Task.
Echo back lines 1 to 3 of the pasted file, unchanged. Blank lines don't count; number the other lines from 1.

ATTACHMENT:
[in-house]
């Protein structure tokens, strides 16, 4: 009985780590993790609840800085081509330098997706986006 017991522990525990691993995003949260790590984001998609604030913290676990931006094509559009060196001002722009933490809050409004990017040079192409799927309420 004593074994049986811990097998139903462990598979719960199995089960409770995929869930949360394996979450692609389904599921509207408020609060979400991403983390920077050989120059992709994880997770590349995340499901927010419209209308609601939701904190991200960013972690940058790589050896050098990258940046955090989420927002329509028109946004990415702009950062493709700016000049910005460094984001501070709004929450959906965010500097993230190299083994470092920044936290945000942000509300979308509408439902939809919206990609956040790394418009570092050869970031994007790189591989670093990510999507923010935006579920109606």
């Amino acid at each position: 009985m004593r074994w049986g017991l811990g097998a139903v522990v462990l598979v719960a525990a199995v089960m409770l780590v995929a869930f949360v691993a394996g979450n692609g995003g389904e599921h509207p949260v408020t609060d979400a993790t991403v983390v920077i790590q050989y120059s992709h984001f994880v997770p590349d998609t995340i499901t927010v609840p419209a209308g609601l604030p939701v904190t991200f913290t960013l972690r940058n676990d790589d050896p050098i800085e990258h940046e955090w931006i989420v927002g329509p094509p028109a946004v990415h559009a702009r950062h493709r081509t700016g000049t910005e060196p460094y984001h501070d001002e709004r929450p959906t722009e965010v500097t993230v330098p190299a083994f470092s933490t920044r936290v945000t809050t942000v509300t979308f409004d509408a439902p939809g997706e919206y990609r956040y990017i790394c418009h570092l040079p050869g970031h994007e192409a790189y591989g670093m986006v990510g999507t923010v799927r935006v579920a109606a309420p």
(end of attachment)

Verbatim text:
[in-house]
């Protein structure tokens, strides 16, 4: 009985780590993790609840800085081509330098997706986006 017991522990525990691993995003949260790590984001998609604030913290676990931006094509559009060196001002722009933490809050409004990017040079192409799927309420 004593074994049986811990097998139903462990598979719960199995089960409770995929869930949360394996979450692609389904599921509207408020609060979400991403983390920077050989120059992709994880997770590349995340499901927010419209209308609601939701904190991200960013972690940058790589050896050098990258940046955090989420927002329509028109946004990415702009950062493709700016000049910005460094984001501070709004929450959906965010500097993230190299083994470092920044936290945000942000509300979308509408439902939809919206990609956040790394418009570092050869970031994007790189591989670093990510999507923010935006579920109606």
């Amino acid at each position: 009985m004593r074994w049986g017991l811990g097998a139903v522990v462990l598979v719960a525990a199995v089960m409770l780590v995929a869930f949360v691993a394996g979450n692609g995003g389904e599921h509207p949260v408020t609060d979400a993790t991403v983390v920077i790590q050989y120059s992709h984001f994880v997770p590349d998609t995340i499901t927010v609840p419209a209308g609601l604030p939701v904190t991200f913290t960013l972690r940058n676990d790589d050896p050098i800085e990258h940046e955090w931006i989420v927002g329509p094509p028109a946004v990415h559009a702009r950062h493709r081509t700016g000049t910005e060196p460094y984001h501070d001002e709004r929450p959906t722009e965010v500097t993230v330098p190299a083994f470092s933490t920044r936290v945000t809050t942000v509300t979308f409004d509408a439902p939809g997706e919206y990609r956040y990017i790394c418009h570092l040079p050869g970031h994007e192409a790189y591989g670093m986006v990510g999507t923010v799927r935006v579920a109606a309420p």